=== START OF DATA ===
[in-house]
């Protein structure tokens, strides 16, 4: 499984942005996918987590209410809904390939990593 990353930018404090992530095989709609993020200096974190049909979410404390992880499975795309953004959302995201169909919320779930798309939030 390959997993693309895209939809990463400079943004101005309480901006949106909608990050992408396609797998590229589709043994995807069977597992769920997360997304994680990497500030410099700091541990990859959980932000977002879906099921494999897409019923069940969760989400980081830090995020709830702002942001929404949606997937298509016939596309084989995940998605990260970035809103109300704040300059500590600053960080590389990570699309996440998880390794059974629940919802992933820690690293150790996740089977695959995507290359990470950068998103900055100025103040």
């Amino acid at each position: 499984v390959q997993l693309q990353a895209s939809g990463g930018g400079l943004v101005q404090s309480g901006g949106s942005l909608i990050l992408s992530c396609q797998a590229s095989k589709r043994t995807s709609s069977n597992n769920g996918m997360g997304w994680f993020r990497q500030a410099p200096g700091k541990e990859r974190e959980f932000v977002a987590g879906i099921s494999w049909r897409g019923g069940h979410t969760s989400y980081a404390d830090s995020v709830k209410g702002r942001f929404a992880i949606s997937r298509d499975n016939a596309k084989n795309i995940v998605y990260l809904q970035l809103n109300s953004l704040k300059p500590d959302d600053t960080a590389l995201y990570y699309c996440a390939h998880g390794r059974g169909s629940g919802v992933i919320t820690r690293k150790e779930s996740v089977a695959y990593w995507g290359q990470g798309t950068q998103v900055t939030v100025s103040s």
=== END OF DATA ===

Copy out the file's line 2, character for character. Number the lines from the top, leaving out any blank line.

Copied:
């Protein structure tokens, strides 16, 4: 499984942005996918987590209410809904390939990593 990353930018404090992530095989709609993020200096974190049909979410404390992880499975795309953004959302995201169909919320779930798309939030 390959997993693309895209939809990463400079943004101005309480901006949106909608990050992408396609797998590229589709043994995807069977597992769920997360997304994680990497500030410099700091541990990859959980932000977002879906099921494999897409019923069940969760989400980081830090995020709830702002942001929404949606997937298509016939596309084989995940998605990260970035809103109300704040300059500590600053960080590389990570699309996440998880390794059974629940919802992933820690690293150790996740089977695959995507290359990470950068998103900055100025103040």